Updated Recommendations for the Use of Typhoid Vaccine — Advisory Committee on Immunization Practices, United States, 2015

Brendan R. Jackson, MD; Shahed Iqbal, PhD; Barbara Mahon, MD

Disclosures

Morbidity and Mortality Weekly Report. 2015;64(11):305-308. 

In This Article

Vaccine Usage

Routine typhoid vaccination is not recommended in the United States.

Vaccination is recommended for the following groups:

  • Travelers to areas where there is a recognized risk for exposure to Salmonella serotype Typhi (the most recent guidelines are available at http://wwwnc.cdc.gov/travel). Risk is greatest for travelers who have prolonged exposure to possibly contaminated foods and beverages, although short-term travelers are also at risk.[6] Most travel-associated typhoid fever cases in the United States occur among travelers who are visiting friends or relatives; many travelers in this group do not seek pre-travel health care.[19] Multidrug-resistant strains of Salmonella serotype Typhi have become common in many regions,[8] and cases of typhoid fever that are treated with drugs to which the organism is resistant can be fatal. Travelers should be cautioned that typhoid vaccination is not a substitute for careful selection of food and beverages. Typhoid vaccines are not 100% effective, and vaccine-induced protection can be overwhelmed by large inocula of Salmonella serotype Typhi.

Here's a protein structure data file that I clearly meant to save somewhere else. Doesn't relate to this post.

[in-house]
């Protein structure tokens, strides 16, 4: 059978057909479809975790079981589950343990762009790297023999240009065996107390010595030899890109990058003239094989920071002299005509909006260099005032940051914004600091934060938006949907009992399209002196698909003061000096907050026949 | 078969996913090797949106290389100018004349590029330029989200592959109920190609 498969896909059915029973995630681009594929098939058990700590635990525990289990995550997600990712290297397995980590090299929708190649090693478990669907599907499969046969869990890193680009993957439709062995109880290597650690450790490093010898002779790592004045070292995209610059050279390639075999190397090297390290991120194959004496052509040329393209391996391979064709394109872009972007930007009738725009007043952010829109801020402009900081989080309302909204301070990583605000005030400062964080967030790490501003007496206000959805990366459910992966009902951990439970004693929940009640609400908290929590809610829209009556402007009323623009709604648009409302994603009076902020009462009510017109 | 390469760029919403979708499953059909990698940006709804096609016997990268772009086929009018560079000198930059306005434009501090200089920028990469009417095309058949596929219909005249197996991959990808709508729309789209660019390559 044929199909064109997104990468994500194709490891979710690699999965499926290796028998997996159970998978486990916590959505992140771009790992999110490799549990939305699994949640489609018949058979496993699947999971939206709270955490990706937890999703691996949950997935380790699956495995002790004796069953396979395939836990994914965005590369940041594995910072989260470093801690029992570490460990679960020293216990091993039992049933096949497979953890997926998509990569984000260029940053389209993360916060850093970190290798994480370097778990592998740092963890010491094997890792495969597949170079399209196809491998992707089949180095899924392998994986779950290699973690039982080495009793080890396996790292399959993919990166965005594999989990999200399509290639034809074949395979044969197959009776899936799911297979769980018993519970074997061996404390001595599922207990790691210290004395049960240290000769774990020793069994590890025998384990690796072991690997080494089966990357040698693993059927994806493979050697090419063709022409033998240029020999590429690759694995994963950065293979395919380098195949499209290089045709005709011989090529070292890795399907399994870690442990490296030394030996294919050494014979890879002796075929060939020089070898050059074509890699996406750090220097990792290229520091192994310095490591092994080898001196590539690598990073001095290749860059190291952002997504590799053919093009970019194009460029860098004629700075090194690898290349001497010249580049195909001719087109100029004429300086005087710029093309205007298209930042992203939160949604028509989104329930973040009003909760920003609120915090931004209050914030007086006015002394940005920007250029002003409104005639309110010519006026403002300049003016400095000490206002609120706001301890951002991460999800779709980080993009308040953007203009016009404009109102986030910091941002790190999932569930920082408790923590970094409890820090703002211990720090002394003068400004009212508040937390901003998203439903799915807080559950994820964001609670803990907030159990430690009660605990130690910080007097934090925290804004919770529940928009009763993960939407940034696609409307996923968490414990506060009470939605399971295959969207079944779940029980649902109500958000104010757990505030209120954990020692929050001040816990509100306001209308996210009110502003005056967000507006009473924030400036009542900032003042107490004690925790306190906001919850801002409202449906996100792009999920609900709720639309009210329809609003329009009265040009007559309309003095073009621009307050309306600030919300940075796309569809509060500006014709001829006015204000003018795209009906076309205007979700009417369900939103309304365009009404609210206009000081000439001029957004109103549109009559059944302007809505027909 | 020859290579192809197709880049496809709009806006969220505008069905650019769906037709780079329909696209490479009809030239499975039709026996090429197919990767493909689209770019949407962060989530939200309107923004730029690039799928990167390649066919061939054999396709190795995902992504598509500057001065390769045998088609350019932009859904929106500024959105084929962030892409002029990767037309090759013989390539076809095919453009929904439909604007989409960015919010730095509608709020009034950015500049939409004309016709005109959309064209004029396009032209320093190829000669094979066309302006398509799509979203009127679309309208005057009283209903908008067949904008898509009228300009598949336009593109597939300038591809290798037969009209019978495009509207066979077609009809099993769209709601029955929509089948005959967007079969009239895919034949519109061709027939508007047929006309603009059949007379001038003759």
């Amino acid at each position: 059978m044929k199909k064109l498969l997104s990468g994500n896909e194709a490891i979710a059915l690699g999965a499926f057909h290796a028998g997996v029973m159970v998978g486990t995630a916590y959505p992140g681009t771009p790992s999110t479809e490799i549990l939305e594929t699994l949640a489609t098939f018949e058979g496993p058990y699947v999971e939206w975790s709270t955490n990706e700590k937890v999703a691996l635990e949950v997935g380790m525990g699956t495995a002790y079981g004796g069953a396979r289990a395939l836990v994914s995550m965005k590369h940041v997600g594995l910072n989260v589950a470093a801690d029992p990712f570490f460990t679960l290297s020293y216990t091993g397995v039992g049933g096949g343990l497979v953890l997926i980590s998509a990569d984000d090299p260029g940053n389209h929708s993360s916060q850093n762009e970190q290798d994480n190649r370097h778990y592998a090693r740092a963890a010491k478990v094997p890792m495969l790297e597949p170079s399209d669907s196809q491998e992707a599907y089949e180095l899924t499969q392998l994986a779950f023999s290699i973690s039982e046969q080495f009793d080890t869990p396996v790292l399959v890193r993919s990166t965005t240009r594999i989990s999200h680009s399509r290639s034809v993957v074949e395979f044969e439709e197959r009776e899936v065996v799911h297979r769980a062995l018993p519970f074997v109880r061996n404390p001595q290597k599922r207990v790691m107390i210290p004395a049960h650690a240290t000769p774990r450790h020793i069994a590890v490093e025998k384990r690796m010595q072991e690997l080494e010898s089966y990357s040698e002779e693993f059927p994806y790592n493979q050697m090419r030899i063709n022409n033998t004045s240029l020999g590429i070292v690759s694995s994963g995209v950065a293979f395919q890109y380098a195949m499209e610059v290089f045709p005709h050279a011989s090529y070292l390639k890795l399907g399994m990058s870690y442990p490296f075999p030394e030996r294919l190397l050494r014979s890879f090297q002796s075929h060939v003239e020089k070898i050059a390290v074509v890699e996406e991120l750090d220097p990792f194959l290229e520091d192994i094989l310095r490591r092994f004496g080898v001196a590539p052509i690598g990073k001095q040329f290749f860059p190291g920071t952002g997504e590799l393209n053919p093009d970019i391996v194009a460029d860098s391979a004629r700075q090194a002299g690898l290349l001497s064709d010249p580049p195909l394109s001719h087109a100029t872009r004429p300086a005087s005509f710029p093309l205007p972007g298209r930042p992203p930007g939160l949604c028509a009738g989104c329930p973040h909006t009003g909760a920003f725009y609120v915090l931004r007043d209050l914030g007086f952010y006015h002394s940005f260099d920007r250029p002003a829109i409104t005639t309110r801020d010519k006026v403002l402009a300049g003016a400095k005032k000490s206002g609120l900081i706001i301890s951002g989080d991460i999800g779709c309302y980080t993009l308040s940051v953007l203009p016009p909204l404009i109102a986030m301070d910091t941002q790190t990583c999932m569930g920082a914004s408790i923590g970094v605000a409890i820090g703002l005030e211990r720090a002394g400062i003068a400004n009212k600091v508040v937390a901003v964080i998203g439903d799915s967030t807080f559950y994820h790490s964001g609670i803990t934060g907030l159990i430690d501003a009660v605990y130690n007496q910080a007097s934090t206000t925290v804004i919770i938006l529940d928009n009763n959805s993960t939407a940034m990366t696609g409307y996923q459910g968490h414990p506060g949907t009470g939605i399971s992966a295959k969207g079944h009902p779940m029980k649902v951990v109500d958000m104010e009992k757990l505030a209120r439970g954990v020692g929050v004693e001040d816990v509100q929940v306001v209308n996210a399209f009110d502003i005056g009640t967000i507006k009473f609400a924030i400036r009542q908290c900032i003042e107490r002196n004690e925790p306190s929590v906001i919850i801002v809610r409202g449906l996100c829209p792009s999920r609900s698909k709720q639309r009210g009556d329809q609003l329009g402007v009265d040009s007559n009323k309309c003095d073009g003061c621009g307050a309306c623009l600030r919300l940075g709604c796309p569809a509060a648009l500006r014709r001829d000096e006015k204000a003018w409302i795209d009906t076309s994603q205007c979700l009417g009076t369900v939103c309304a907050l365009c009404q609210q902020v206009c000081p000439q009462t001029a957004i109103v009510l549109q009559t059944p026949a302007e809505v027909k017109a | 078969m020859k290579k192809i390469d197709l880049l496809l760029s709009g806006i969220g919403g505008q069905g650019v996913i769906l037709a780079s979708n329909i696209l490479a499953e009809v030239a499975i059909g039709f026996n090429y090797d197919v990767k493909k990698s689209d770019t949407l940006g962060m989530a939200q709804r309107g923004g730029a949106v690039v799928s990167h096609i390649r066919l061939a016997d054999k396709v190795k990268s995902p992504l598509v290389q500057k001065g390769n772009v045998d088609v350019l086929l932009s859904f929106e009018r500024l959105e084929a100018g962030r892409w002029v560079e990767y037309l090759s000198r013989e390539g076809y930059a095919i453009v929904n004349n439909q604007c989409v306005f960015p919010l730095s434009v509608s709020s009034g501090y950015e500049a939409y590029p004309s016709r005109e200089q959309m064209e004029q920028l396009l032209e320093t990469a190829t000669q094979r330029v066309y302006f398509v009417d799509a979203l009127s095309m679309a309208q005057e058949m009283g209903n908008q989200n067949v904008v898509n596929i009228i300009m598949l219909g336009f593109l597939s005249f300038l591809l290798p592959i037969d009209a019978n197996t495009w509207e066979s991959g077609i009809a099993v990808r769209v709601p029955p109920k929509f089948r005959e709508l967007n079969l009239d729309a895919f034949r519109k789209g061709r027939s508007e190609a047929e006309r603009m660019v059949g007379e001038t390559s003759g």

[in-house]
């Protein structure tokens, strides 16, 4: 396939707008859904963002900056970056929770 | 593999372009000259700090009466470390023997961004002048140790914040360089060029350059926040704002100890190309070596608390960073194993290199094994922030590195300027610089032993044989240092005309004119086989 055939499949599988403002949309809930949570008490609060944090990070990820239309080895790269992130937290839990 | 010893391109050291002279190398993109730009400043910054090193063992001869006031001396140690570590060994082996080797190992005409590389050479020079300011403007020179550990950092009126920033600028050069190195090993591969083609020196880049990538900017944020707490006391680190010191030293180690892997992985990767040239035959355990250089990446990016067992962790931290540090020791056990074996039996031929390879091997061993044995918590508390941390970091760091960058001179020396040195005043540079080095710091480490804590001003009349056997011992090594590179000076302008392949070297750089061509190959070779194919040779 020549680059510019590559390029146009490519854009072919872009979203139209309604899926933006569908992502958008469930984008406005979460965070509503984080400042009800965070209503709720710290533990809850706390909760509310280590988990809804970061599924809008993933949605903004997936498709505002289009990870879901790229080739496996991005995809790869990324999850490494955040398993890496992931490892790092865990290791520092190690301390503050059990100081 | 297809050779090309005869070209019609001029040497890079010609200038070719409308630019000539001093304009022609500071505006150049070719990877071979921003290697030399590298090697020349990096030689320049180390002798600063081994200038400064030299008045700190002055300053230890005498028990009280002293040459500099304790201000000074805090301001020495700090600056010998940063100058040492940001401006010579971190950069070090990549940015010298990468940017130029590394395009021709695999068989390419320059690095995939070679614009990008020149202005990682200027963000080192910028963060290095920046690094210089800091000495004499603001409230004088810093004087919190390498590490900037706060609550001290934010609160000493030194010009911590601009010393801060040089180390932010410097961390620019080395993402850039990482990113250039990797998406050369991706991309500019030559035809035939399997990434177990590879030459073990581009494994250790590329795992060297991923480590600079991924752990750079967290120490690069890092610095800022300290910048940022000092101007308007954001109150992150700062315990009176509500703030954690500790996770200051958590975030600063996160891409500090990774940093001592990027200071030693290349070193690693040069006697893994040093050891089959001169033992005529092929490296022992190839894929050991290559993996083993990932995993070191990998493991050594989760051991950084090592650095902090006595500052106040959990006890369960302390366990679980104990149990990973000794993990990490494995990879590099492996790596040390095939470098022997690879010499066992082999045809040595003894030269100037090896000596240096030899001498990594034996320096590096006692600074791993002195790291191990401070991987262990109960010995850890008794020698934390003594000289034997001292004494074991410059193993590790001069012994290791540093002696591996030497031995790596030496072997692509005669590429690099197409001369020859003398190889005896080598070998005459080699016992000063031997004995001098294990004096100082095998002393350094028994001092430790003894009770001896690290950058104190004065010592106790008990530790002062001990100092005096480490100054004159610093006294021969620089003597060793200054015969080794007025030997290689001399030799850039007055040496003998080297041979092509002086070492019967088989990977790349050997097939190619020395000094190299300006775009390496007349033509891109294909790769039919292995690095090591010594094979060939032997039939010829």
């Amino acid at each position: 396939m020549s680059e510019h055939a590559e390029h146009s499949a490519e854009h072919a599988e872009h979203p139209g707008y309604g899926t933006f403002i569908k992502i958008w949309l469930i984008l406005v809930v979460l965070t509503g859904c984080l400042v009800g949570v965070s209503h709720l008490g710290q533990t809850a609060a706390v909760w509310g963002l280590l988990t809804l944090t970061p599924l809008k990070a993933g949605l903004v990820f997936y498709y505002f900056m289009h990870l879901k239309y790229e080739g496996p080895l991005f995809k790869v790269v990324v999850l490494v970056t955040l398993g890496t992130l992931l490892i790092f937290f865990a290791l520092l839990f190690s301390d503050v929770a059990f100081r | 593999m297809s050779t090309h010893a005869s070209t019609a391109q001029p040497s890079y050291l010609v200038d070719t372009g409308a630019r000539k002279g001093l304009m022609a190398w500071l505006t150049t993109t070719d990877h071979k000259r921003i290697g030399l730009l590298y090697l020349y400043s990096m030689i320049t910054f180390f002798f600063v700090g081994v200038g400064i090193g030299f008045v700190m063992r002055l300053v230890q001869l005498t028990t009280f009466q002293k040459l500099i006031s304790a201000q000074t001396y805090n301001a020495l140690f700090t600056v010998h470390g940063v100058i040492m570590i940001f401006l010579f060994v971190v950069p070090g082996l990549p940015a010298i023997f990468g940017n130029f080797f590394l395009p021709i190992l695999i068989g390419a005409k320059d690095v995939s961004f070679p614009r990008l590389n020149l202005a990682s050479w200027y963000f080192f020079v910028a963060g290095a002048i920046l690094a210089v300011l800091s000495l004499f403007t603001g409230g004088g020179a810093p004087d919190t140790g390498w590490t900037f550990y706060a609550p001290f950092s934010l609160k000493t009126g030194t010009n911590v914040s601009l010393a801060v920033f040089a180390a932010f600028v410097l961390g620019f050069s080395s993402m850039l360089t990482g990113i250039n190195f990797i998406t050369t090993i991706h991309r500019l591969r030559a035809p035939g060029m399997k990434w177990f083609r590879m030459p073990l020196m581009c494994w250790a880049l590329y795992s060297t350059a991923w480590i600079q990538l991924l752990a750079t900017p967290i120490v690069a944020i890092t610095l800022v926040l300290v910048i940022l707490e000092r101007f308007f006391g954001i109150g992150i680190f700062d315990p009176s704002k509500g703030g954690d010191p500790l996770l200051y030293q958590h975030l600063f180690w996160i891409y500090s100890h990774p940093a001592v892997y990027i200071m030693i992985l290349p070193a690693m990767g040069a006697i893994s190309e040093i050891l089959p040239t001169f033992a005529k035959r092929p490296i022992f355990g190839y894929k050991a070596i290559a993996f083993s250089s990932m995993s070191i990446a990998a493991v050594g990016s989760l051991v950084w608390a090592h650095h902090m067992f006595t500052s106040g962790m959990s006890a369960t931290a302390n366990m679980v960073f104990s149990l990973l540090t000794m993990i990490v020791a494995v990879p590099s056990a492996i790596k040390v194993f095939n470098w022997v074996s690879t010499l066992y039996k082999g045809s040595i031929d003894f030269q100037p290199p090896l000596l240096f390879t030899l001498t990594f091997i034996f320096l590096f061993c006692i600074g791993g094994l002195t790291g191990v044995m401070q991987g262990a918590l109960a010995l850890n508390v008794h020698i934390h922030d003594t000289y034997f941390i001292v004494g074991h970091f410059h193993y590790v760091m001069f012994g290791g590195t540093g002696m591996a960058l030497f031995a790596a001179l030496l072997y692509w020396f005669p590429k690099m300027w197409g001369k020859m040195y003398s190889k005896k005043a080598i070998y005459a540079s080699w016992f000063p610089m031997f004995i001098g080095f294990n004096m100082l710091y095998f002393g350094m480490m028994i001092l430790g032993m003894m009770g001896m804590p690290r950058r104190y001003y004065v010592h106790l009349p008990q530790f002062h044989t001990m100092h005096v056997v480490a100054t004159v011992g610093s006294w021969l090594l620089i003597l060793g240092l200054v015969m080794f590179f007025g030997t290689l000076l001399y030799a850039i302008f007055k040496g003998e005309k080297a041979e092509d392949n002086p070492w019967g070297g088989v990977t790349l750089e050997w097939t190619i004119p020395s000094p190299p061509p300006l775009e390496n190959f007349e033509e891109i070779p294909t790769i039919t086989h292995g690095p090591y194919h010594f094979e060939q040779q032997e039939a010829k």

• Persons with intimate exposure (e.g., household contact) to a documented Salmonella serotype Typhi chronic carrier (defined as excretion of Salmonella serotype Typhi in urine or stool for >1 year).

  • Microbiologists and other laboratory workers routinely exposed to cultures of Salmonella serotype Typhi or specimens containing this organism or who work in laboratory environments where these cultures or specimens are routinely handled.

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